names and numbers

Richard Pyle deepreef at BISHOPMUSEUM.ORG
Wed Oct 17 11:50:59 CDT 2001


> This brings us to another point that's not been addressed.  Do you always
> accept all the proposed new taxa described in your field?  Just
> because it's
> validly described and published, that doesn't mean its a valid taxon by
> anybody's criteria except the author's.  For example, a new race may be
> described based on an inadequate sample (of specimens or of localities).

Taxon names as legitimately described via IC_N are, and always will be,
objective concepts.  Assertions about whether the primary type specimens of
those names are concspecific with the the primary type specimens of other
taxon names (which is fundamentally what a "synonym" is) are, and always
will be, subjective concepts.  But while the assertion itself if based on a
subjective decision, the existence and nature of the assertion is objective
(depending on the extent to which one tries to define the limits of the
assertion). Universal serial numbers are very useful for applying to
objective concepts, because they allow different computer databases to
quickly and reliably match-up logically (objectively) identical concepts.

> Now what?  Some collections may accept the new name and assign the new
> number to those of their specimens that agree with the description.  Other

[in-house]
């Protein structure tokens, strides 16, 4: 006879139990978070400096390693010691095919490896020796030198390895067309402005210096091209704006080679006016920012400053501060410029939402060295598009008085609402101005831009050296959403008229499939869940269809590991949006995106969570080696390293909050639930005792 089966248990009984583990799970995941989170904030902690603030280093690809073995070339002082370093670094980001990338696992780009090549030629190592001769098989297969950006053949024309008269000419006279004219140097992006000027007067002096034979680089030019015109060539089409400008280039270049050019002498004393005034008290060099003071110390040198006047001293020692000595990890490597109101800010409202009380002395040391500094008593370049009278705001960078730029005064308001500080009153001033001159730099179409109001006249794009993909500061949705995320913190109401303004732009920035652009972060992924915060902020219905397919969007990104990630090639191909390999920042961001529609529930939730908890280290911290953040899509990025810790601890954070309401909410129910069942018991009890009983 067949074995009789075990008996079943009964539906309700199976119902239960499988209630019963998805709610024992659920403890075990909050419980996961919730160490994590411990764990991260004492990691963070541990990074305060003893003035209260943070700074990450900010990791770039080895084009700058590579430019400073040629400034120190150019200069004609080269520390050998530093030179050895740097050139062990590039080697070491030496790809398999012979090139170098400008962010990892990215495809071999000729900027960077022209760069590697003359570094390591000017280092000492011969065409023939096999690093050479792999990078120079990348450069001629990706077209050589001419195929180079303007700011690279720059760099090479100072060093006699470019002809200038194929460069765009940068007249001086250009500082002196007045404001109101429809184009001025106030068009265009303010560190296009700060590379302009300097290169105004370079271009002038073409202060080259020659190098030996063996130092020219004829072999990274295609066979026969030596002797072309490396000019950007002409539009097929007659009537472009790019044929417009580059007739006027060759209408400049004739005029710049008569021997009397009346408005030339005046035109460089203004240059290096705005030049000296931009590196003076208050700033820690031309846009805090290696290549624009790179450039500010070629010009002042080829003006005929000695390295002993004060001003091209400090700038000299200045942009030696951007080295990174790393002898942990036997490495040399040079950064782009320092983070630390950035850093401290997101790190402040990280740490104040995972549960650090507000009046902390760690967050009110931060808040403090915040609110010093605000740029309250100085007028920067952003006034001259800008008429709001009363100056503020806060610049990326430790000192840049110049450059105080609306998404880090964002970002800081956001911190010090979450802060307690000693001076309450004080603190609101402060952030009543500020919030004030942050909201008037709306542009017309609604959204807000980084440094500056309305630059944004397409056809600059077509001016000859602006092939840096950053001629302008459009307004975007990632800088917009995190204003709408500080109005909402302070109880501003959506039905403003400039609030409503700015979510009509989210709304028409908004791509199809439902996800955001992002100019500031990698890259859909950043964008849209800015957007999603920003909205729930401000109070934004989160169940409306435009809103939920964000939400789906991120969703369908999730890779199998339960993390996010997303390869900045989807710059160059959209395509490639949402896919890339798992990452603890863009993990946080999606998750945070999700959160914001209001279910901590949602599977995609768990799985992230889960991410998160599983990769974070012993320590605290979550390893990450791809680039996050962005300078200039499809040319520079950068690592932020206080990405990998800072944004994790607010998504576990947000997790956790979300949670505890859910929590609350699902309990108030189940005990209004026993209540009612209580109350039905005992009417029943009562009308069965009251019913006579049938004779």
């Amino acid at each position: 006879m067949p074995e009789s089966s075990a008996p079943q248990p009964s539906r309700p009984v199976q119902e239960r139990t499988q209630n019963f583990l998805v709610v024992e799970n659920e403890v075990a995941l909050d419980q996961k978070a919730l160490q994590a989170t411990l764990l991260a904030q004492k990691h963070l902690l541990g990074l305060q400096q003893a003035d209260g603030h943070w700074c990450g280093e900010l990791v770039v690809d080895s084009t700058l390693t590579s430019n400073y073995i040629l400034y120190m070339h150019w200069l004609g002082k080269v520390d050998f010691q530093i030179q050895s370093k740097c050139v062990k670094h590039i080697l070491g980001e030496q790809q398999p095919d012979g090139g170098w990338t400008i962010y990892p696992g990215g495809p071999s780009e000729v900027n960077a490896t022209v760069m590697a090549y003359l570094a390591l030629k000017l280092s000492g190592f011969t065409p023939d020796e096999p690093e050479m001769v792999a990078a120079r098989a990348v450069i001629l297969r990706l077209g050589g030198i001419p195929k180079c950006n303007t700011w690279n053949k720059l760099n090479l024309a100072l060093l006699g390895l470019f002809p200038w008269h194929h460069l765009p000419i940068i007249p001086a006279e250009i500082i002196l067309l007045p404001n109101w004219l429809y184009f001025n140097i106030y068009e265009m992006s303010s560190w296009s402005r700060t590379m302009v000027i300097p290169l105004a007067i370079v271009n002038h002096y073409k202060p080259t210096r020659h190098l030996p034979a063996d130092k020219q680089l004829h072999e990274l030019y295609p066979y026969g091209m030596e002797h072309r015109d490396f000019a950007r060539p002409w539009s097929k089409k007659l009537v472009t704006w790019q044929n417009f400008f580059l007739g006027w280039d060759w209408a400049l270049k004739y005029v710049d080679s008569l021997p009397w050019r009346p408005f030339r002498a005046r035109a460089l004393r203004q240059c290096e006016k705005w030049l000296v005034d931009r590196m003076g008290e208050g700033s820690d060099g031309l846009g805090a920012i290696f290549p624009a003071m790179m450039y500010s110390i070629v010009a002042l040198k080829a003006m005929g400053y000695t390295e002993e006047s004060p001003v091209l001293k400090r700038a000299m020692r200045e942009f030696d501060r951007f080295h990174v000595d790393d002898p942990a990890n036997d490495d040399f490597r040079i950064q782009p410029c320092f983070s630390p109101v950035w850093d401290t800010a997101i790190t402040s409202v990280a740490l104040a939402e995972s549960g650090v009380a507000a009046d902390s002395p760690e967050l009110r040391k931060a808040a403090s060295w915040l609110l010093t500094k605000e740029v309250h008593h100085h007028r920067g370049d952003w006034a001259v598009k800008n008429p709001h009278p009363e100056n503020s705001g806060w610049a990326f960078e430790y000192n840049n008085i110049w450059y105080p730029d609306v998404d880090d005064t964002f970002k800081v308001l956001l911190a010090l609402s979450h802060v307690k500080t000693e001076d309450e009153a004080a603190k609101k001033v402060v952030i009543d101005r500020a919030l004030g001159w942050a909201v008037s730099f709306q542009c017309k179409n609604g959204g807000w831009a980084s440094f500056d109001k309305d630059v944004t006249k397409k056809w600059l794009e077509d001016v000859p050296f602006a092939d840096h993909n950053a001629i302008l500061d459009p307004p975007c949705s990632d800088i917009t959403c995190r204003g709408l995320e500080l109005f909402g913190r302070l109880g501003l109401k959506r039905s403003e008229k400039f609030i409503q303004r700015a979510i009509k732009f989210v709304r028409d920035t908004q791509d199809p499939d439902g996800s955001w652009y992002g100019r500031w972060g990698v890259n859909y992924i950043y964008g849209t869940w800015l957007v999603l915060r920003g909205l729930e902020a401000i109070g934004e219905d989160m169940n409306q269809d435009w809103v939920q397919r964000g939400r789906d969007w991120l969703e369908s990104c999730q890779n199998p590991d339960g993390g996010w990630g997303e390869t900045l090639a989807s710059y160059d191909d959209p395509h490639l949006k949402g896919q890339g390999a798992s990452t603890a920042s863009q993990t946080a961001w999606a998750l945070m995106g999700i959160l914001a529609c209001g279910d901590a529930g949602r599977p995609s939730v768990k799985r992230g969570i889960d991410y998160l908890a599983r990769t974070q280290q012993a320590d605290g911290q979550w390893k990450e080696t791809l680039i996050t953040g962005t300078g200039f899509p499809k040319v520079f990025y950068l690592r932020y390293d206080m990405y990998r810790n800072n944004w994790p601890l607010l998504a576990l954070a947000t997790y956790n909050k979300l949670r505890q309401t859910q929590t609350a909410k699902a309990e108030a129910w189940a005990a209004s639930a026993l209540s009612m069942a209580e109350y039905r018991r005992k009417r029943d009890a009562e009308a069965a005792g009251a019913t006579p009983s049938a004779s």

> curators don't accept the new name and keep the old number for all their
> specimens.  There goes the utility of the numbers.

That's why it's generally better to assign taxon names to specimens via
*assertions*, rather than directly to the names themselves.  This may seem
convoluted, but it's actually what most museums do already.  Many specimen
labels and corresponding database entries have "Identfied by" data.  Such
data constitute, in my view, an assertion about a taxon name. For example,
specimen 1234 was identified as "Genus species Smith 1999" by Jones in 2001.
This means that Jones had, in 2001, a concept of "Genus species Smith 1999"
that placed specimen 1234 within the same taxon circumscription as the
primary type of "Genus species Smith 1999".  So, the identification really
would be:

Specimen 1234 is assigned to the assertion "Genus species Smith 1999, sensu
Jones 2001"

So, if we had universal ID numbers for both names, and the objective
components of assertions, then a consumer of this identification information
would have a better understanding of what Specimen 1234 was, whether or not
said information consumer agreed or disagreed with Jones' concept of the
taxon represented by the name "Genus species Smith 1999".

In fact, specimen identifications are the *ultimate* assertions, because
they tie names directly to the biological world, rather than to abstract
representations of the biological world, such as poupulations of geographic
distributions.

Aloha,
Rich




More information about the Taxacom mailing list